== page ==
On that front, I continue to believe that downside risk dwarfs upside reward.

Moreover, there is a growing fundamental and technical list of signposts that may suggest that the market is starting to look like it is in the process of making a possible (and important) top.

As Joel Greenblatt wrote:

“There’s a virtuous cycle when people have to defend challenges to their ideas. Any gaps in thinking or analysis become clear pretty quickly when smart people ask good, logical questions. You can’t be a good value investor without being an independent thinker – you’re seeing valuations that the market is not appreciating. But it’s critical that you understand why the market isn’t seeing the value you do. The back and forth that goes on in the investment process helps you get at that.”

And, I do a lot of back and forth every day in my Diary!

Kass – The Underpricing Of Risk

‘The boldness of asking deep questions may require unforeseen flexibility if we are to accept the answers.’ – Brian Greene

* A pivot in monetary policy, a further rise in the risk free rate of return, policy and profit uncertainty and a softening in soft and hard high frequency economic data are some of the reasons that point to a lower and destabilized stock market

Following The Great Recession of 2007-09 and a near collapse of the world financial system, the US and other developed as well as emerging economies embarked upon a near decade long expansion and global bull market. In large measure the recoveries were abetted by a worldwide coordinated monetary easing which took interest rates to generational lows and provided an unprecedented amount of excess liquidity.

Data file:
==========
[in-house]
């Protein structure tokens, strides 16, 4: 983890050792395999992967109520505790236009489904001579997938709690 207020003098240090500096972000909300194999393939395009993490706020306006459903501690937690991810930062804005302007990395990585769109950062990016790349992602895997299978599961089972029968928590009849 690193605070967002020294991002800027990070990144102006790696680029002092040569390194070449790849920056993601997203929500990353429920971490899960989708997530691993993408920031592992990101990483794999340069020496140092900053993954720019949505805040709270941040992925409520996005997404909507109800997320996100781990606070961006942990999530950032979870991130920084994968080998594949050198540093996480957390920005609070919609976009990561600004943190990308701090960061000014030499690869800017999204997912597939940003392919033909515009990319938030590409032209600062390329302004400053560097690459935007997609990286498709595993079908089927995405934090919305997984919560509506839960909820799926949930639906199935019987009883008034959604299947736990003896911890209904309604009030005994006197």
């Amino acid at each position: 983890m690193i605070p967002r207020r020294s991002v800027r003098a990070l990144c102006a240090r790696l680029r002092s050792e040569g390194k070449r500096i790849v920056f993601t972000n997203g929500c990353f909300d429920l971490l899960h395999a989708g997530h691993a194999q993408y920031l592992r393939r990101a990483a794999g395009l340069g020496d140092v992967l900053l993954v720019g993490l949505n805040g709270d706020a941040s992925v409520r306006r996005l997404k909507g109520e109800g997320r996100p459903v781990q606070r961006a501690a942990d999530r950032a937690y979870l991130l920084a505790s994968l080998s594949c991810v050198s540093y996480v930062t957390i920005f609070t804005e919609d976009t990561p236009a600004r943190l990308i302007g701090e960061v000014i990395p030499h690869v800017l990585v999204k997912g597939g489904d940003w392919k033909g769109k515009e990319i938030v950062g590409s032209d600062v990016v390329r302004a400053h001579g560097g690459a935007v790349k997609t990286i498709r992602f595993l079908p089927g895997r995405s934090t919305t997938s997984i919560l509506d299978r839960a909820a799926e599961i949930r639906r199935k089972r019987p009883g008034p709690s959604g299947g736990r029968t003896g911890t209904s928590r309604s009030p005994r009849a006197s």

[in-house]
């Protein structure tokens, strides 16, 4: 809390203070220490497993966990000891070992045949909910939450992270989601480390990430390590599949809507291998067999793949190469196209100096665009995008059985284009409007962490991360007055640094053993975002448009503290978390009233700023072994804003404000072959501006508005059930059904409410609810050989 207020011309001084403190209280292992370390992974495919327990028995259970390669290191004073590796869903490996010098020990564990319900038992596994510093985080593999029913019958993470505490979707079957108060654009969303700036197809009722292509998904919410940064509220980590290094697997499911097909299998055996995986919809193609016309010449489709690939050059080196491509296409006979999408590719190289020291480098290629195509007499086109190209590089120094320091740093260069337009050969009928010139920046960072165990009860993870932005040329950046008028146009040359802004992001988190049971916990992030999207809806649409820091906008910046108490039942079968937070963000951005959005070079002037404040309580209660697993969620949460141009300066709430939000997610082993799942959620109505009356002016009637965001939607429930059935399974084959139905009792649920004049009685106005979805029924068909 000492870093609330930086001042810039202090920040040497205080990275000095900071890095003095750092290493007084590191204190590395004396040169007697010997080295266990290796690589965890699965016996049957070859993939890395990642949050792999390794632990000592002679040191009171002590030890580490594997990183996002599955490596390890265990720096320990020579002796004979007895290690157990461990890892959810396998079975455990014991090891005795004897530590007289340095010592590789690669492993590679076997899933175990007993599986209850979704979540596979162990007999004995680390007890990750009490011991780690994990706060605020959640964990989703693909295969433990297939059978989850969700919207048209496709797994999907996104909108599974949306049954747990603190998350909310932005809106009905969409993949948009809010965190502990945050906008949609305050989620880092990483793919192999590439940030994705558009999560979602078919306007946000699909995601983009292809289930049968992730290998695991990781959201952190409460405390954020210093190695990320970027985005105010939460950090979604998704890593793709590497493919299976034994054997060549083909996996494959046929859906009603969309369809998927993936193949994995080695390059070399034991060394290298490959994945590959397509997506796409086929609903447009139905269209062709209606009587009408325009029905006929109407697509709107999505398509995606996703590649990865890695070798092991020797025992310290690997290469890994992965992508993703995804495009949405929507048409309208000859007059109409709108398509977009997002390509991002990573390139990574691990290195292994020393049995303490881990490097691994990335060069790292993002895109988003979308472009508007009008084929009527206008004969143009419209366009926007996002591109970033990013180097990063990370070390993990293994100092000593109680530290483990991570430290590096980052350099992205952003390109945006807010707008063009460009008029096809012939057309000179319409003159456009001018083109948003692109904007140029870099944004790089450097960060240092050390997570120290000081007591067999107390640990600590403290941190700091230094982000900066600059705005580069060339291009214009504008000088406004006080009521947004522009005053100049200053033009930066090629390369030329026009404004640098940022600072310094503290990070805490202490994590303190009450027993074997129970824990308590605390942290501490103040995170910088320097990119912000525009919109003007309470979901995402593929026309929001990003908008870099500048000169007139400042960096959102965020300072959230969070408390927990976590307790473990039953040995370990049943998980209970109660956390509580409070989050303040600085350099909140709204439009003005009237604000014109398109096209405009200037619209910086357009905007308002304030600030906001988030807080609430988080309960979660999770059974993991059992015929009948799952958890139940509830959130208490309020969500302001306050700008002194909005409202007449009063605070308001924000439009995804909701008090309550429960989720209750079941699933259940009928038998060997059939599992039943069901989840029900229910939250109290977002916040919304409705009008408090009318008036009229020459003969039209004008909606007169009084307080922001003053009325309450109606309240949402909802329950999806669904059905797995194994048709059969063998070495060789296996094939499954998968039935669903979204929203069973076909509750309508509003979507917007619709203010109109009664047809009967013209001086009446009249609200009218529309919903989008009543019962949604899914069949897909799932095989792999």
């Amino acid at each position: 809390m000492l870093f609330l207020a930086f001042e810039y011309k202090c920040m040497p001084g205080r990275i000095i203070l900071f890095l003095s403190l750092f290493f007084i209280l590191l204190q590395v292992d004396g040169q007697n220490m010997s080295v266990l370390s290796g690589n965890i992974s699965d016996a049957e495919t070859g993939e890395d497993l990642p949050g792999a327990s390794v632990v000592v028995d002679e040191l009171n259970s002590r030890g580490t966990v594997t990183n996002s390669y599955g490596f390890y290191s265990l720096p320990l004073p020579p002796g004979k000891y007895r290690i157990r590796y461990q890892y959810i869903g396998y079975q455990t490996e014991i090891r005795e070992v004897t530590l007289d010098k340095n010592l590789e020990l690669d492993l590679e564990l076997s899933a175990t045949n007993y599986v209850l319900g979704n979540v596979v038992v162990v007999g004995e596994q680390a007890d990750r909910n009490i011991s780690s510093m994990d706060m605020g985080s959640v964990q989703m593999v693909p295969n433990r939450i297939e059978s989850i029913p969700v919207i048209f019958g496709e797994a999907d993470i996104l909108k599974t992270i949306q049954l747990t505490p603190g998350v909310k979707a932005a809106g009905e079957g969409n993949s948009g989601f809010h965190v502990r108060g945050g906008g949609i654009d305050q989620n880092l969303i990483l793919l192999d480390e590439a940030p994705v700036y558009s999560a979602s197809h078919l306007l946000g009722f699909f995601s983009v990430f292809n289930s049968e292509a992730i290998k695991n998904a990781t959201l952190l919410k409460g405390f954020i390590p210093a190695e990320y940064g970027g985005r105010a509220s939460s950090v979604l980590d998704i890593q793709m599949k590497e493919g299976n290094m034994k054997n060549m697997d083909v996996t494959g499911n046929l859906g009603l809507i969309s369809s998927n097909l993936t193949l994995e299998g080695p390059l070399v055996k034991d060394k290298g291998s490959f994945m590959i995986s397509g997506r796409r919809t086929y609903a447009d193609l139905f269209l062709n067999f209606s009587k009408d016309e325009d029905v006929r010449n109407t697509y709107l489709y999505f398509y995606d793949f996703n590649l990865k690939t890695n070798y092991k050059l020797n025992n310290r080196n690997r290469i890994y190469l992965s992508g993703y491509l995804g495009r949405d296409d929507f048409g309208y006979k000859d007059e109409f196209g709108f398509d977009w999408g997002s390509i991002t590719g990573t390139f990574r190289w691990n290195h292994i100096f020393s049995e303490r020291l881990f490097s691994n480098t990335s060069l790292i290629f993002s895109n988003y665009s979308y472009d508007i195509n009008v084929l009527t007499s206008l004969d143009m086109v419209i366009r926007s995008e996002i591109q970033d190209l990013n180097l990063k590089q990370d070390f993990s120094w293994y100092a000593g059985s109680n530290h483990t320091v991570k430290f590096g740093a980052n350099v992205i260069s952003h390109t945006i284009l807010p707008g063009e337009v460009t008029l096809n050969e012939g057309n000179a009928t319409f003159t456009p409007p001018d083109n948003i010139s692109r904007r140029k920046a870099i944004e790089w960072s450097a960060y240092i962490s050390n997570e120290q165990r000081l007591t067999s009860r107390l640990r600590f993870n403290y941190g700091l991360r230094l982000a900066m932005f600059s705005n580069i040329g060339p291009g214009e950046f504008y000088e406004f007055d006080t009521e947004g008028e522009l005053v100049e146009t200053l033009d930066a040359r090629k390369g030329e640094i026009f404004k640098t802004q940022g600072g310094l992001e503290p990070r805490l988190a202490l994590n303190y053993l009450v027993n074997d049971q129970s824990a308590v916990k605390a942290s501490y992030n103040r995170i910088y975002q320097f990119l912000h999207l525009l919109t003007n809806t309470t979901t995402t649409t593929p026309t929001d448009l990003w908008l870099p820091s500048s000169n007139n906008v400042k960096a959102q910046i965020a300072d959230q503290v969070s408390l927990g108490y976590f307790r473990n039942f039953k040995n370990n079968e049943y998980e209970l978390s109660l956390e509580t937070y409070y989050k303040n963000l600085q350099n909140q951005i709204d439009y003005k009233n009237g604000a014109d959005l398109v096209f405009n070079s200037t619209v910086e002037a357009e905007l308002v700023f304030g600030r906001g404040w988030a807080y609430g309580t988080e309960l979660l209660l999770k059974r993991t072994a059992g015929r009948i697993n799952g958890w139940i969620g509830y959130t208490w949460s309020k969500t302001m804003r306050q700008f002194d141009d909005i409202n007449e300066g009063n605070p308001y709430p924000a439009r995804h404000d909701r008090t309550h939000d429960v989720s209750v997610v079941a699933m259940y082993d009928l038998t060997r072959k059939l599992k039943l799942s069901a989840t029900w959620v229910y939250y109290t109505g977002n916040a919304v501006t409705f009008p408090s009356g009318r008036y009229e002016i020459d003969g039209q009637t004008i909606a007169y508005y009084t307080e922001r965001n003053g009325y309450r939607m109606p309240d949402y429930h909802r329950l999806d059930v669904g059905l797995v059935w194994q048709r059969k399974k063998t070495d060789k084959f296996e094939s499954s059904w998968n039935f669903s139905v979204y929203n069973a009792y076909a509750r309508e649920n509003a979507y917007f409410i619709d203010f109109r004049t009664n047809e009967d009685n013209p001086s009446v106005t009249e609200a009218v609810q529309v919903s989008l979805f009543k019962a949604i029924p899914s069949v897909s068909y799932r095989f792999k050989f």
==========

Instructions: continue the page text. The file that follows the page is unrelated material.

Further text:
Though US economic growth from 2009 to present remained substandard compared to previous recoveries, that excess liquidity provided a tailwind to higher stock prices. Corporate capital was increasingly allocated to buybacks rather than the more traditional capital spending outlays reflecting modest real growth in the domestic economy. Going back, since 1999 there were over 7500 listed securities on the NYSE and Nasdaq – today there are under 4000 listed securities (reflecting mergers, delistings offset by the proliferation of ETFs). And of the remaining listed companies nearly 20% of the outstanding shares have been repurchased.

Stocks clearly have benefited from this positive demand v. supply proposition.

If that was not enough, passive investing (ETFs) grew in popularity as did quantitative strategies — all at the expense of active investing. More than ever, investors worshipped at the altar of price momentum at a time in which the excess liquidity promoted optimism. Even central bankers (in Switzerland and Japan and elsewhere) joined in on the party – buying up equities with all that excess liquidity their central banks delivered as fear and doubt left Wall Street.

These factors – excess liquidity, company buybacks, the proliferation of ETFs and the dominance of machines and algorithms – all conspired together to produce an ideal decade for stocks.

The S&P Index famously bottomed at 666 in early March, 2009 (On CNBC’s Kudlow Report I called this a Generational Bottom in Equities and made a high this year in late January (at about 2850).

Several successful probes back down to 2550-2600 were repelled and a few rallies ensued – markets moved back and forth and provided excellent trading opportunities for unimpassioned traders. We have recently moved back to 2800 – only about 50 handles lower than the highs seen earlier in the year.